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The latest issue of Technology Review has a cover story that is filled with anti-market paranoia. The thesis of the article is that Detroit knows how to make automobiles with much higher gas mileage, but the corporate devils are keeping the technology off of the market.
All in all, there is no shortage of technology available and almost ready for the auto industry to adopt. And yet, SUVs still get an average of only 21 mpg. Asked why, General Motors’ Indra cites familiar industry arguments: innovations are too expensive; new components add weight, negating benefits. He says also that weight reduction—which, according to the DiCicco study, accounts for nearly one-third of the formula for boosting mileage—cuts into safety. That’s the argument the industry used as part of its lobbying blitz to kill tougher fuel-efficiency legislation last March.
My guess is that much of the rigidity of the car industry today is due to the weight of existing regulations. If the problem is slow adoption of technology, I doubt that more regulation is the solution.
Most economists would say that you should set an appropriate tax on gasoline (raise the tax if you want to discourage consumption) and let the market determine automobile technology.
Discussion Question. If technology for improving gas mileage were readily available and economical, what incentives would lead manufacturers to introduce it?
'Jane Galt' reacts to the latest Paul Krugman salvo.
I quite agree with a lot of it. It's been obvious to me for quite some time that the level of many CEO salaries was based less on their personal acumen, and more on their ability to build a captive board that ratified insane stock options.
She makes an important point, which is that we should look at inequality in terms of consumption rather than income. She argues that by this measure, inequality has decreased:
Has the qualitative life experience of the rich really increased, while the poor stayed stagnant? Since the 50's? 60's? 70's? I would argue it's the reverse. The head of GM's life is not, qualitatively, much better than that of the head of GM in the 50's. The poor, on the other hand, have more space, better food, more and better clothes, color televisions, VCR's, automobiles. . . items that were beyond the wildest dreams of the poor in the 1950's. The numbers may have diverged, but I would argue that the quality of life is converging.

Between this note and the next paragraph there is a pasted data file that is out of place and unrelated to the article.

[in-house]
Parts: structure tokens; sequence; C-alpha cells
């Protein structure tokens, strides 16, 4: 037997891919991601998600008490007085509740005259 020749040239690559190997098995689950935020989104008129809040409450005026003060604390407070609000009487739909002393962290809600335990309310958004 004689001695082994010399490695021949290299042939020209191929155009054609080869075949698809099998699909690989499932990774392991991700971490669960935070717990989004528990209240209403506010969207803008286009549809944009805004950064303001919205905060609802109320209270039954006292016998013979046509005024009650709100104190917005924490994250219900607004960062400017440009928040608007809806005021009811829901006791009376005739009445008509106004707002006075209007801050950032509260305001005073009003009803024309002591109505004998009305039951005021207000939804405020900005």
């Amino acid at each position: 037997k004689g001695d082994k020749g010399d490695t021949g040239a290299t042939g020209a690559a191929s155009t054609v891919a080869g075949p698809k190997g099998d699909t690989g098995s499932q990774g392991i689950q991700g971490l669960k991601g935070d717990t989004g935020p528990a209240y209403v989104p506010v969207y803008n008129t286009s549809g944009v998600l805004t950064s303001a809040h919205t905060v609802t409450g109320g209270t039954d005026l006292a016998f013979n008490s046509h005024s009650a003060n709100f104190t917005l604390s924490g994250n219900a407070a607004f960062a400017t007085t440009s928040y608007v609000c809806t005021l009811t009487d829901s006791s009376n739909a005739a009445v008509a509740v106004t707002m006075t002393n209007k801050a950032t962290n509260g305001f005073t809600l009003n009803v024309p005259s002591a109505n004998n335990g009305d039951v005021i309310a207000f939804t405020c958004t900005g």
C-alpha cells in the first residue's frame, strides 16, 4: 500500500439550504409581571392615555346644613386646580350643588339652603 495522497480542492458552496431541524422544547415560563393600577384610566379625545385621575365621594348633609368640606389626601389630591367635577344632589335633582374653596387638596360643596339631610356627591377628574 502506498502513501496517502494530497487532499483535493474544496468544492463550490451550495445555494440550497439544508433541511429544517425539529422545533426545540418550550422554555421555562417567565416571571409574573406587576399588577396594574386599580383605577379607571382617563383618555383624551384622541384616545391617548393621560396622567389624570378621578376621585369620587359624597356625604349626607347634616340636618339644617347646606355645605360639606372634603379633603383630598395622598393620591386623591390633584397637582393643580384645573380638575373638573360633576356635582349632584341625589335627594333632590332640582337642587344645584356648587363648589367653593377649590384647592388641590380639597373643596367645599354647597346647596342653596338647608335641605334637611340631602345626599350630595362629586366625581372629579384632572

Well, I don't know whether Larry Ellison ever succeeded in buying a MiG jet fighter, but that might qualify as an upgrade over what CEO's had in the 70's. Still, the point is well taken. The improvement in living standards seems proportionately higher at the low end of the income distribution than at the high end. I wrote about this in Ideological Anachronisms, of which Krugman's piece is an example.
Discussion Question. Which would you rather have, the lifestyle of someone in the top 10 percent of the income distribution in 1970, or someone in the middle of the income distribution today?
One theme of the economics of crime is that the deterrent effect of laws depends on the probability of enforcement. In The Trackable Society, I argue that improvements in technology could raise the probability of getting caught committing minor crimes, such as speeding.
In theory, perfect enforcement of speed limits would cause everyone to obey the speed limit. But that would be such a radical development that I doubt that it is desirable. If speeding is widespread, it is very likely that it is efficient from both the individual and social perspective. In fact, we probably want the vast majority of speeding violations to be overlooked.
Discussion Question. There is much popular resistance to using surveillance technology to enforce laws. How much of that resistance is due to the fact that the laws themselves are too intrusive?
How strong is the connection between poverty and terrorism? Economists Alan Krueger and Jitka Maleckova analyzed a variety of data, including statistics on members of Hezbollah and public opinion polls in the Gaza Strip and the West Bank. They concluded that